The conference report for pre-k through grade 12 appropriations for FY2021 passed both chambers today but was recommitted later in the day for further work by the conference committee.
While most state agencies saw budget cuts that averaged around 5%, lawmakers spared public schools to the extent possible. The conference report, as it passed earlier today, funded the MAEP at about $37-million, or 1.65%, less than the appropriation for the 2019-2020 year. The cut to the MAEP was mitigated in part by ending the much-maligned School Recognition Program and pumping those dollars into the MAEP, which funds teachers and classrooms statewide. The report also provided:
A $1.1-million increase for the Early Learning Collaborative program
Level funding for the school supply fund and the literacy program
Full funding for the National Board Certified Teacher program and the Chickasaw Cession
Reduced funding for the Schools for the Blind and the Deaf, and for vocational education
$3-million for the ESA voucher program (but not the additional $2-million added in the 2019 session)
All of that is subject to change, as the report has been recommitted.
The House and Senate worked through the weekend to adopt budget bills before Wednesday, the beginning of the next fiscal year, in order to avoid a state agency shut-down. They also are introducing, debating, and passing CARES Act-related bills at a break-neck pace in an effort to help school districts address distance learning and internet access issues before the start of the school year.
Last week, the House passed HB 1786, which creates a grant program to assist school districts in purchasing computer devices. The House plan would allocate $200-million in CARES Act funding for that purpose, to be distributed to school districts based upon need. The Senate plan in SB 3044 would allocate $150-million in CARES Act funding to a grant program for the purchase of computer devices and other pandemic-related expenses, which would be distributed based upon need and according to average daily attendance. Though there are many details to be worked out, we support the level of funding in the House plan, and, because both bills require school districts to provide a device for every child, school districts should get funding based upon enrollment, not attendance.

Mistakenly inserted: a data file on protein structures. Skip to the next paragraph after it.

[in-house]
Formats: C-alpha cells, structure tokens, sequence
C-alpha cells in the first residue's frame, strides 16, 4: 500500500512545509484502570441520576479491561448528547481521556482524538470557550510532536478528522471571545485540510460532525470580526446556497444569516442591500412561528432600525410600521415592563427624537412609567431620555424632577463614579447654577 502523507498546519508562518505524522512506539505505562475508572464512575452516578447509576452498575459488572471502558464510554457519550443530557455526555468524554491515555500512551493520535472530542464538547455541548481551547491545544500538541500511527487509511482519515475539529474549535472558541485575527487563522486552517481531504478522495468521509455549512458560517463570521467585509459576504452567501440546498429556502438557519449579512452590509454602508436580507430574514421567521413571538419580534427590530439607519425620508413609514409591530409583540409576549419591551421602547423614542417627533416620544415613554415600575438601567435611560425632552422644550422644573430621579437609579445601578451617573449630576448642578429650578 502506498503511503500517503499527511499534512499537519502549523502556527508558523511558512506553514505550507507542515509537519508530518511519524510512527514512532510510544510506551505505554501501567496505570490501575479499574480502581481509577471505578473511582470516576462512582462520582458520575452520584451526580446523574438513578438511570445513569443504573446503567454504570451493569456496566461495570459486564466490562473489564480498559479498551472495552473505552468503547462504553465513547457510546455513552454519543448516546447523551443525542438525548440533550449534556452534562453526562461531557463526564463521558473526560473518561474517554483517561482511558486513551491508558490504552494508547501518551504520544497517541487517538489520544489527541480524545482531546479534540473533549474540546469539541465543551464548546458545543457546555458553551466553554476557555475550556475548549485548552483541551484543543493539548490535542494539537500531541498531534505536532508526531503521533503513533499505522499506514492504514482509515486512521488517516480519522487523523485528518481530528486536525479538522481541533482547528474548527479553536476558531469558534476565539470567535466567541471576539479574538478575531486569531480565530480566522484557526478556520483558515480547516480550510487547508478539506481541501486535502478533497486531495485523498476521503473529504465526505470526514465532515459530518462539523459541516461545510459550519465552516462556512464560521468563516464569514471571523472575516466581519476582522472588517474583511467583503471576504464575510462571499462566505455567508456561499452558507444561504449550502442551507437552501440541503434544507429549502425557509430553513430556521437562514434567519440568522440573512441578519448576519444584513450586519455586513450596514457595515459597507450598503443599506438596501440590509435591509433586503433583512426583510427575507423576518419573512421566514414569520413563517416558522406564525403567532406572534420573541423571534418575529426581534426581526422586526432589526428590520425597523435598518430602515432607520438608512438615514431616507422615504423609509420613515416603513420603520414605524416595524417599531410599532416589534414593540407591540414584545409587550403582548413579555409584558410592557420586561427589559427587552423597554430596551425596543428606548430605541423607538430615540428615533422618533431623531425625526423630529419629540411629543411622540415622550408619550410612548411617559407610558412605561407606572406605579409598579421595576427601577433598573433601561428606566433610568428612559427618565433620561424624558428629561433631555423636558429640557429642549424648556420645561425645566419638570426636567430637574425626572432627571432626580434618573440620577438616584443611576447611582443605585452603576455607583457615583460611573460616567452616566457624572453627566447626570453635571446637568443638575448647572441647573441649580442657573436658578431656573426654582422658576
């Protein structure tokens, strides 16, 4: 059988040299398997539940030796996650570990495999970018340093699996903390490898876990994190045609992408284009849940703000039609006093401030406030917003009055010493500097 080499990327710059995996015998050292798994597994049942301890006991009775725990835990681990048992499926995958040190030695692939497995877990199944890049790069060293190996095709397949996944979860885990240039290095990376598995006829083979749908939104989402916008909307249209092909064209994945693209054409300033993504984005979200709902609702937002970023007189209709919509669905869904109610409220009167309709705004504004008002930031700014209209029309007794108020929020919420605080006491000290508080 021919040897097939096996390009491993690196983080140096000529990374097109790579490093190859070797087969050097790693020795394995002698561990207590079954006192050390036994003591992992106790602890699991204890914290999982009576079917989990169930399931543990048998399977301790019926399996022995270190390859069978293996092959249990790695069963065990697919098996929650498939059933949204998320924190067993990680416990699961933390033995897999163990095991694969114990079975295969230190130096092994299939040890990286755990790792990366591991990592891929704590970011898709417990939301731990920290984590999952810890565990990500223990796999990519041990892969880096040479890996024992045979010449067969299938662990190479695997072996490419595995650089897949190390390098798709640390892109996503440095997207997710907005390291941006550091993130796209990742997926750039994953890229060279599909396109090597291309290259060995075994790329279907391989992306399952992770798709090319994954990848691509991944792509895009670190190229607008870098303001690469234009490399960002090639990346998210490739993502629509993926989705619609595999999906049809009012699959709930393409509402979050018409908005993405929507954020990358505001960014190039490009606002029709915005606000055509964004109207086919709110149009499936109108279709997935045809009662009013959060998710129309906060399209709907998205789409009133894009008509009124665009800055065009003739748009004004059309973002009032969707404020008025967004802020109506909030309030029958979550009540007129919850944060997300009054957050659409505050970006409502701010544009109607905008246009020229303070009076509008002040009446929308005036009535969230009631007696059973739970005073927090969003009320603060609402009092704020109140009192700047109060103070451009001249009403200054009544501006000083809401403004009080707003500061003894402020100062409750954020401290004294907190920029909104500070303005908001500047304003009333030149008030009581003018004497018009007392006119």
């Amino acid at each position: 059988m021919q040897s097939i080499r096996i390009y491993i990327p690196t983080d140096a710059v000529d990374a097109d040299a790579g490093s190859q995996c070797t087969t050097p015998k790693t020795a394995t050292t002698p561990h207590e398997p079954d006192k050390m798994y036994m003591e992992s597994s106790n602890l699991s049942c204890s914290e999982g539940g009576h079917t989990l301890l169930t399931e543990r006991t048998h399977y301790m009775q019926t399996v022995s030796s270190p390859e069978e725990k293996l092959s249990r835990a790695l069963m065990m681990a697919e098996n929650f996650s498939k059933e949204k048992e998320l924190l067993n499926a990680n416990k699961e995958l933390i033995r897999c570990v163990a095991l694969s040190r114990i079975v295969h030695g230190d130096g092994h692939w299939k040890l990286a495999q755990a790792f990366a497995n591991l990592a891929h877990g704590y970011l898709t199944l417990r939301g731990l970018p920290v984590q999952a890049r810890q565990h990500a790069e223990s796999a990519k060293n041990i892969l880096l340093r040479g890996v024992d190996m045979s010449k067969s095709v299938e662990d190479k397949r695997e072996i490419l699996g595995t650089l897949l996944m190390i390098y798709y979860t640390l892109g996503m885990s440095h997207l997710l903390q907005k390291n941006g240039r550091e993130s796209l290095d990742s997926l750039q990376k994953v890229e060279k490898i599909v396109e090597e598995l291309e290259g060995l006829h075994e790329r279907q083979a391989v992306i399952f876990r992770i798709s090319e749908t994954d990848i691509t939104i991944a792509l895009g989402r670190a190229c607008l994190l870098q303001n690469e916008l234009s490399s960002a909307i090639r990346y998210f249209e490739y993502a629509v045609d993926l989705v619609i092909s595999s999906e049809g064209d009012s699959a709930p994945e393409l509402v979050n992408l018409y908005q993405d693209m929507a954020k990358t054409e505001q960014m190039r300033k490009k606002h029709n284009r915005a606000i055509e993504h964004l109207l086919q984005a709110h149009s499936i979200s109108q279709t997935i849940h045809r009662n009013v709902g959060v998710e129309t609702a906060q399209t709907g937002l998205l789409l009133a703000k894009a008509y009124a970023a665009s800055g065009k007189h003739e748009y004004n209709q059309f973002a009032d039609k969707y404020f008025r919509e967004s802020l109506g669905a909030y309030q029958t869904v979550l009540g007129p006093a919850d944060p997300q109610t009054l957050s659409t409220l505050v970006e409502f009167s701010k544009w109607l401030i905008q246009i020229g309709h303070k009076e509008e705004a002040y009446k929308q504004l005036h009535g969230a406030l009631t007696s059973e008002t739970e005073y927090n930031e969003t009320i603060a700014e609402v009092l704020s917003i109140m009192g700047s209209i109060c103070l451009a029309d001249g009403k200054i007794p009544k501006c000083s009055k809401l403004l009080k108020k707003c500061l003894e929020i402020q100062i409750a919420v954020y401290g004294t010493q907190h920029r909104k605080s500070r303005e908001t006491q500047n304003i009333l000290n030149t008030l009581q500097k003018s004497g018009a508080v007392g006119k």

SB 3046 authorizes CARES Act funding for a statewide broadband access program, and HB 1788 provides $50-million in CARES Act funds for grants to school districts and private schools in areas without internet service that wish to negotiate access for their own students and teachers.
The pre-k expansion bill, SB 2286, has been assigned to a conference committee but no conference report has been filed.
You can see the real-time status of all the education bills we are following on our web site’s bill tracker.
Last Tuesday, the PERS board rescinded the change it had made to regulation 34, which allowed state retirees to draw state retirement while serving in the Legislature. The PERS staff opined that a change in state statute would likely be required to obtain a positive private letter ruling from the IRS.
We expect a final conference report on the public school appropriation bill to be filed tomorrow. Stay tuned for more updates. Together, we’ve got this!